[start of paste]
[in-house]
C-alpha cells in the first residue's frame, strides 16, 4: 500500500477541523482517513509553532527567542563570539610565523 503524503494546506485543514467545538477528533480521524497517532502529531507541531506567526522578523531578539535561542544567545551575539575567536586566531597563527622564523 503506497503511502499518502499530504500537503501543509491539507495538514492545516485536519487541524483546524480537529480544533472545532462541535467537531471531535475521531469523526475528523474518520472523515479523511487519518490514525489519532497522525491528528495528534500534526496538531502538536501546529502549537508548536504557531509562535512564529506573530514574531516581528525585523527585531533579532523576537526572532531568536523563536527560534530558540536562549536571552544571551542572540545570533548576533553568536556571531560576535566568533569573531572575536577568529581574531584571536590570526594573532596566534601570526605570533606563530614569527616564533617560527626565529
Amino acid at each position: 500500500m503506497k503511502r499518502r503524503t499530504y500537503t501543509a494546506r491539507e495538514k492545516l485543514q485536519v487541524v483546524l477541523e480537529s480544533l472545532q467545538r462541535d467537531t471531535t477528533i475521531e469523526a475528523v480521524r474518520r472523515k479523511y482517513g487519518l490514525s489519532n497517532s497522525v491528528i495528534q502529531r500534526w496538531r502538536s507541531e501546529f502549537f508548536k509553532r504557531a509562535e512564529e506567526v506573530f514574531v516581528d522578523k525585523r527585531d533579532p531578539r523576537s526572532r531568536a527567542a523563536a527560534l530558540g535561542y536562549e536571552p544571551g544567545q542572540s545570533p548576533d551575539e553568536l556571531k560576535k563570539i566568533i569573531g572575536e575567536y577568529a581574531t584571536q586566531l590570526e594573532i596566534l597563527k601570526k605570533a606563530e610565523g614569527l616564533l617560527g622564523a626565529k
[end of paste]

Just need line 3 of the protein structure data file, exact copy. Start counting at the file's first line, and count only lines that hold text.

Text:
Amino acid at each position: 500500500m503506497k503511502r499518502r503524503t499530504y500537503t501543509a494546506r491539507e495538514k492545516l485543514q485536519v487541524v483546524l477541523e480537529s480544533l472545532q467545538r462541535d467537531t471531535t477528533i475521531e469523526a475528523v480521524r474518520r472523515k479523511y482517513g487519518l490514525s489519532n497517532s497522525v491528528i495528534q502529531r500534526w496538531r502538536s507541531e501546529f502549537f508548536k509553532r504557531a509562535e512564529e506567526v506573530f514574531v516581528d522578523k525585523r527585531d533579532p531578539r523576537s526572532r531568536a527567542a523563536a527560534l530558540g535561542y536562549e536571552p544571551g544567545q542572540s545570533p548576533d551575539e553568536l556571531k560576535k563570539i566568533i569573531g572575536e575567536y577568529a581574531t584571536q586566531l590570526e594573532i596566534l597563527k601570526k605570533a606563530e610565523g614569527l616564533l617560527g622564523a626565529k